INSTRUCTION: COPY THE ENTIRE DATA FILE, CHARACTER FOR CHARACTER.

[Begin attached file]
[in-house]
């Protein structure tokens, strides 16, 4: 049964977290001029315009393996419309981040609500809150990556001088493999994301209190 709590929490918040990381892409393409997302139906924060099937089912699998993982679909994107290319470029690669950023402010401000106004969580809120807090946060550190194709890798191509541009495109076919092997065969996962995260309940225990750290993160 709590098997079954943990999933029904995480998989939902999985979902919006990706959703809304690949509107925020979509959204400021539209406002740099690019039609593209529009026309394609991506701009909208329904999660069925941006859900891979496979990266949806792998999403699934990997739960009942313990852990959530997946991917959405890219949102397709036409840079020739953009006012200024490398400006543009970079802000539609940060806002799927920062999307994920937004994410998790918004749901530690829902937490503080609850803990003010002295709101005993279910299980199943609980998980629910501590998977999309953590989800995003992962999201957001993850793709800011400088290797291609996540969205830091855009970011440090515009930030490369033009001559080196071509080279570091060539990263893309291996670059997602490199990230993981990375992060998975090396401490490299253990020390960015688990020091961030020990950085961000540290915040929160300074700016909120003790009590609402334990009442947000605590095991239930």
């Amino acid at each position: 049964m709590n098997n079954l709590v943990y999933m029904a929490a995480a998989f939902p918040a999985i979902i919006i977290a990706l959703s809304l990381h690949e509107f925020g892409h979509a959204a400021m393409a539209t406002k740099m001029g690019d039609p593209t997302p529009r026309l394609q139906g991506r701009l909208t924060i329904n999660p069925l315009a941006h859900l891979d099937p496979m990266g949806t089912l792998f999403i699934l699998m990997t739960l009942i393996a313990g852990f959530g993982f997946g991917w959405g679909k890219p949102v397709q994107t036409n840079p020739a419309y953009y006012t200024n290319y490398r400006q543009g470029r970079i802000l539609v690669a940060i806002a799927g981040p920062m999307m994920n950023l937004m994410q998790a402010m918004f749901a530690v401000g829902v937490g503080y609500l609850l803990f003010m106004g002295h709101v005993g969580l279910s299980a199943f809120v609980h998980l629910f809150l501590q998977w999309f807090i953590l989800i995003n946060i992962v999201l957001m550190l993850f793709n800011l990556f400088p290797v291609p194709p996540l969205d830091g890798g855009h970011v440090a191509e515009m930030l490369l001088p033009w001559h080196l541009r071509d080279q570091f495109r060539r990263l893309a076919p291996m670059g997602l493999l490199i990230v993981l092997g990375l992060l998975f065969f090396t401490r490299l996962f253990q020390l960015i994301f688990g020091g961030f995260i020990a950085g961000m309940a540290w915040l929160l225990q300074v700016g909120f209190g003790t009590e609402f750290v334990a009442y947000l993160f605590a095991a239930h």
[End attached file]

[in-house]
């Protein structure tokens, strides 16, 4: 049964977290001029315009393996419309981040609500809150990556001088493999994301209190 709590929490918040990381892409393409997302139906924060099937089912699998993982679909994107290319470029690669950023402010401000106004969580809120807090946060550190194709890798191509541009495109076919092997065969996962995260309940225990750290993160 709590098997079954943990999933029904995480998989939902999985979902919006990706959703809304690949509107925020979509959204400021539209406002740099690019039609593209529009026309394609991506701009909208329904999660069925941006859900891979496979990266949806792998999403699934990997739960009942313990852990959530997946991917959405890219949102397709036409840079020739953009006012200024490398400006543009970079802000539609940060806002799927920062999307994920937004994410998790918004749901530690829902937490503080609850803990003010002295709101005993279910299980199943609980998980629910501590998977999309953590989800995003992962999201957001993850793709800011400088290797291609996540969205830091855009970011440090515009930030490369033009001559080196071509080279570091060539990263893309291996670059997602490199990230993981990375992060998975090396401490490299253990020390960015688990020091961030020990950085961000540290915040929160300074700016909120003790009590609402334990009442947000605590095991239930």
């Amino acid at each position: 049964m709590n098997n079954l709590v943990y999933m029904a929490a995480a998989f939902p918040a999985i979902i919006i977290a990706l959703s809304l990381h690949e509107f925020g892409h979509a959204a400021m393409a539209t406002k740099m001029g690019d039609p593209t997302p529009r026309l394609q139906g991506r701009l909208t924060i329904n999660p069925l315009a941006h859900l891979d099937p496979m990266g949806t089912l792998f999403i699934l699998m990997t739960l009942i393996a313990g852990f959530g993982f997946g991917w959405g679909k890219p949102v397709q994107t036409n840079p020739a419309y953009y006012t200024n290319y490398r400006q543009g470029r970079i802000l539609v690669a940060i806002a799927g981040p920062m999307m994920n950023l937004m994410q998790a402010m918004f749901a530690v401000g829902v937490g503080y609500l609850l803990f003010m106004g002295h709101v005993g969580l279910s299980a199943f809120v609980h998980l629910f809150l501590q998977w999309f807090i953590l989800i995003n946060i992962v999201l957001m550190l993850f793709n800011l990556f400088p290797v291609p194709p996540l969205d830091g890798g855009h970011v440090a191509e515009m930030l490369l001088p033009w001559h080196l541009r071509d080279q570091f495109r060539r990263l893309a076919p291996m670059g997602l493999l490199i990230v993981l092997g990375l992060l998975f065969f090396t401490r490299l996962f253990q020390l960015i994301f688990g020091g961030f995260i020990a950085g961000m309940a540290w915040l929160l225990q300074v700016g909120f209190g003790t009590e609402f750290v334990a009442y947000l993160f605590a095991a239930h």